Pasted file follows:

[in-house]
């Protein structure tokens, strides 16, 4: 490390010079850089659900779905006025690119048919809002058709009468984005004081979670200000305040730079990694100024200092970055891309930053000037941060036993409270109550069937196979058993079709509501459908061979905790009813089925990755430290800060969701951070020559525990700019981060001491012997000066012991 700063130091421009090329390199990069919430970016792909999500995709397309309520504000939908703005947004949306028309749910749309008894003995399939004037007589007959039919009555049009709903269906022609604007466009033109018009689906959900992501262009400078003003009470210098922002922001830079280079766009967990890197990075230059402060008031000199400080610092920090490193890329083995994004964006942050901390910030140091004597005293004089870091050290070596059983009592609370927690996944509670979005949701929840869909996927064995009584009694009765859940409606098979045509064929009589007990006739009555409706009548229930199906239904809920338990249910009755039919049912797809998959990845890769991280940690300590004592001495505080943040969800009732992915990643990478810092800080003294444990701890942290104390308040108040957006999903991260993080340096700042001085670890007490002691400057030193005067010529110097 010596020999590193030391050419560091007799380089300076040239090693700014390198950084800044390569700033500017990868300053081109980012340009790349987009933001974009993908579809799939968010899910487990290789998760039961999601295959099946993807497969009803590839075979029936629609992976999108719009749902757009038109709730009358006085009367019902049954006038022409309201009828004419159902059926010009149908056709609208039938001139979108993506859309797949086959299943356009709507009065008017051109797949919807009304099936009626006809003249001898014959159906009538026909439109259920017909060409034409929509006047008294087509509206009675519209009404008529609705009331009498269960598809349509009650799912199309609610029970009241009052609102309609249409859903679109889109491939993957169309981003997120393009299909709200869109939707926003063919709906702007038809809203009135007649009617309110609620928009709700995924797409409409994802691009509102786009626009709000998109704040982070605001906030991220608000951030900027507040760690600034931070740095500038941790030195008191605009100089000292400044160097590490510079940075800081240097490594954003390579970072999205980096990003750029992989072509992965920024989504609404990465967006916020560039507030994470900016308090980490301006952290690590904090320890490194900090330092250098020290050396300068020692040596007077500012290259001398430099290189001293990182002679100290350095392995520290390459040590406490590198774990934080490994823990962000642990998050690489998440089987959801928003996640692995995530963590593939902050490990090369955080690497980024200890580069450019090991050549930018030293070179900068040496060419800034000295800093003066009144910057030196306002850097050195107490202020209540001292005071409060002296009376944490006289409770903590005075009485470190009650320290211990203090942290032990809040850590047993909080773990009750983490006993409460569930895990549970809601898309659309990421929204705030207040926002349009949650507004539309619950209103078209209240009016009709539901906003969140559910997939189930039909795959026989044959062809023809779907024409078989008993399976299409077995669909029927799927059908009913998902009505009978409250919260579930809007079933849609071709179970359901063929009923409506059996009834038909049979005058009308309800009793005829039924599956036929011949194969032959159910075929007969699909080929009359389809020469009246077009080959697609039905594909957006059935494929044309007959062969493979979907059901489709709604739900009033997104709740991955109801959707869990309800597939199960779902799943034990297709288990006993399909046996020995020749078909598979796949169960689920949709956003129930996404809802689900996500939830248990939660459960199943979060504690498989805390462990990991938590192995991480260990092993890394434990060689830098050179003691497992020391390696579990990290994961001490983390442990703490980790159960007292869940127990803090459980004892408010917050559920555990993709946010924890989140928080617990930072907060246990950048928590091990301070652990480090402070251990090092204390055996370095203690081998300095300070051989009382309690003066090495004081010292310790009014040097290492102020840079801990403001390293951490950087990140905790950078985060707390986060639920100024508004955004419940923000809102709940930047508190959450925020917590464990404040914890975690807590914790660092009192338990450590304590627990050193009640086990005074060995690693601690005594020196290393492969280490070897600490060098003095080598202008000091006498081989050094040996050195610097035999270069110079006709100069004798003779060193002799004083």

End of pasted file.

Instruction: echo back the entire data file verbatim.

[in-house]
């Protein structure tokens, strides 16, 4: 490390010079850089659900779905006025690119048919809002058709009468984005004081979670200000305040730079990694100024200092970055891309930053000037941060036993409270109550069937196979058993079709509501459908061979905790009813089925990755430290800060969701951070020559525990700019981060001491012997000066012991 700063130091421009090329390199990069919430970016792909999500995709397309309520504000939908703005947004949306028309749910749309008894003995399939004037007589007959039919009555049009709903269906022609604007466009033109018009689906959900992501262009400078003003009470210098922002922001830079280079766009967990890197990075230059402060008031000199400080610092920090490193890329083995994004964006942050901390910030140091004597005293004089870091050290070596059983009592609370927690996944509670979005949701929840869909996927064995009584009694009765859940409606098979045509064929009589007990006739009555409706009548229930199906239904809920338990249910009755039919049912797809998959990845890769991280940690300590004592001495505080943040969800009732992915990643990478810092800080003294444990701890942290104390308040108040957006999903991260993080340096700042001085670890007490002691400057030193005067010529110097 010596020999590193030391050419560091007799380089300076040239090693700014390198950084800044390569700033500017990868300053081109980012340009790349987009933001974009993908579809799939968010899910487990290789998760039961999601295959099946993807497969009803590839075979029936629609992976999108719009749902757009038109709730009358006085009367019902049954006038022409309201009828004419159902059926010009149908056709609208039938001139979108993506859309797949086959299943356009709507009065008017051109797949919807009304099936009626006809003249001898014959159906009538026909439109259920017909060409034409929509006047008294087509509206009675519209009404008529609705009331009498269960598809349509009650799912199309609610029970009241009052609102309609249409859903679109889109491939993957169309981003997120393009299909709200869109939707926003063919709906702007038809809203009135007649009617309110609620928009709700995924797409409409994802691009509102786009626009709000998109704040982070605001906030991220608000951030900027507040760690600034931070740095500038941790030195008191605009100089000292400044160097590490510079940075800081240097490594954003390579970072999205980096990003750029992989072509992965920024989504609404990465967006916020560039507030994470900016308090980490301006952290690590904090320890490194900090330092250098020290050396300068020692040596007077500012290259001398430099290189001293990182002679100290350095392995520290390459040590406490590198774990934080490994823990962000642990998050690489998440089987959801928003996640692995995530963590593939902050490990090369955080690497980024200890580069450019090991050549930018030293070179900068040496060419800034000295800093003066009144910057030196306002850097050195107490202020209540001292005071409060002296009376944490006289409770903590005075009485470190009650320290211990203090942290032990809040850590047993909080773990009750983490006993409460569930895990549970809601898309659309990421929204705030207040926002349009949650507004539309619950209103078209209240009016009709539901906003969140559910997939189930039909795959026989044959062809023809779907024409078989008993399976299409077995669909029927799927059908009913998902009505009978409250919260579930809007079933849609071709179970359901063929009923409506059996009834038909049979005058009308309800009793005829039924599956036929011949194969032959159910075929007969699909080929009359389809020469009246077009080959697609039905594909957006059935494929044309007959062969493979979907059901489709709604739900009033997104709740991955109801959707869990309800597939199960779902799943034990297709288990006993399909046996020995020749078909598979796949169960689920949709956003129930996404809802689900996500939830248990939660459960199943979060504690498989805390462990990991938590192995991480260990092993890394434990060689830098050179003691497992020391390696579990990290994961001490983390442990703490980790159960007292869940127990803090459980004892408010917050559920555990993709946010924890989140928080617990930072907060246990950048928590091990301070652990480090402070251990090092204390055996370095203690081998300095300070051989009382309690003066090495004081010292310790009014040097290492102020840079801990403001390293951490950087990140905790950078985060707390986060639920100024508004955004419940923000809102709940930047508190959450925020917590464990404040914890975690807590914790660092009192338990450590304590627990050193009640086990005074060995690693601690005594020196290393492969280490070897600490060098003095080598202008000091006498081989050094040996050195610097035999270069110079006709100069004798003779060193002799004083």